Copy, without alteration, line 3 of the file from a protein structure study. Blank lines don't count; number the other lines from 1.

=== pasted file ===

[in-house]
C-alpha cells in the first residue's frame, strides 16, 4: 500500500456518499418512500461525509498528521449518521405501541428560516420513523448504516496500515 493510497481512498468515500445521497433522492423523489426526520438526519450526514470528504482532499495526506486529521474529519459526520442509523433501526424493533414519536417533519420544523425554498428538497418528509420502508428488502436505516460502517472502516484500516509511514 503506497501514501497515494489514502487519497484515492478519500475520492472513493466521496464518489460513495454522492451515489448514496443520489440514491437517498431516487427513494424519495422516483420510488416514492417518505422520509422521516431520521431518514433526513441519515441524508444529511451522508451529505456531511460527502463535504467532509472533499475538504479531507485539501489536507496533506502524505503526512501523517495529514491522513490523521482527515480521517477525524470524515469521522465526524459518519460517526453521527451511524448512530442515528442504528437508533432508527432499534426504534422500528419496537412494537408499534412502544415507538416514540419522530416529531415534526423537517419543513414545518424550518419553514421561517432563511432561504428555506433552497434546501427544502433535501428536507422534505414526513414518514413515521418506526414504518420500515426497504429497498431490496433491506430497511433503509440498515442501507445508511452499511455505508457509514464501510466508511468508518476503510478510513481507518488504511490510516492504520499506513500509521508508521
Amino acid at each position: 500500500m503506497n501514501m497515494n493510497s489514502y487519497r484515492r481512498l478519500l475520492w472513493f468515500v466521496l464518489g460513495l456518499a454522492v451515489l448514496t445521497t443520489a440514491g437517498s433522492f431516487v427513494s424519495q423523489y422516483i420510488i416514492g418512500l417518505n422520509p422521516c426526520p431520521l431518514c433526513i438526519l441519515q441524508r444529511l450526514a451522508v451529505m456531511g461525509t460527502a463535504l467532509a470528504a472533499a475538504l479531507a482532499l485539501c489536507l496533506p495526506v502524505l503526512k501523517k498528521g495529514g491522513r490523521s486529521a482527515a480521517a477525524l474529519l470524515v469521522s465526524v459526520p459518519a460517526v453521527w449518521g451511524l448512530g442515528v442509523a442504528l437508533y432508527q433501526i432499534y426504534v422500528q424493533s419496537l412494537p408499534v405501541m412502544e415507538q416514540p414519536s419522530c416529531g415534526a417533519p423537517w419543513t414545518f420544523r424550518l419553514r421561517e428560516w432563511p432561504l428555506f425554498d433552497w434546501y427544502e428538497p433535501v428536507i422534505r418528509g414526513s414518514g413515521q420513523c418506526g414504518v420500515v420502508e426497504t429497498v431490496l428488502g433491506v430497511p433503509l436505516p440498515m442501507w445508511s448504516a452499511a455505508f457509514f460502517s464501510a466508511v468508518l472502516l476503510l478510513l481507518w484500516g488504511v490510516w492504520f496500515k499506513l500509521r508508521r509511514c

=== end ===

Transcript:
Amino acid at each position: 500500500m503506497n501514501m497515494n493510497s489514502y487519497r484515492r481512498l478519500l475520492w472513493f468515500v466521496l464518489g460513495l456518499a454522492v451515489l448514496t445521497t443520489a440514491g437517498s433522492f431516487v427513494s424519495q423523489y422516483i420510488i416514492g418512500l417518505n422520509p422521516c426526520p431520521l431518514c433526513i438526519l441519515q441524508r444529511l450526514a451522508v451529505m456531511g461525509t460527502a463535504l467532509a470528504a472533499a475538504l479531507a482532499l485539501c489536507l496533506p495526506v502524505l503526512k501523517k498528521g495529514g491522513r490523521s486529521a482527515a480521517a477525524l474529519l470524515v469521522s465526524v459526520p459518519a460517526v453521527w449518521g451511524l448512530g442515528v442509523a442504528l437508533y432508527q433501526i432499534y426504534v422500528q424493533s419496537l412494537p408499534v405501541m412502544e415507538q416514540p414519536s419522530c416529531g415534526a417533519p423537517w419543513t414545518f420544523r424550518l419553514r421561517e428560516w432563511p432561504l428555506f425554498d433552497w434546501y427544502e428538497p433535501v428536507i422534505r418528509g414526513s414518514g413515521q420513523c418506526g414504518v420500515v420502508e426497504t429497498v431490496l428488502g433491506v430497511p433503509l436505516p440498515m442501507w445508511s448504516a452499511a455505508f457509514f460502517s464501510a466508511v468508518l472502516l476503510l478510513l481507518w484500516g488504511v490510516w492504520f496500515k499506513l500509521r508508521r509511514c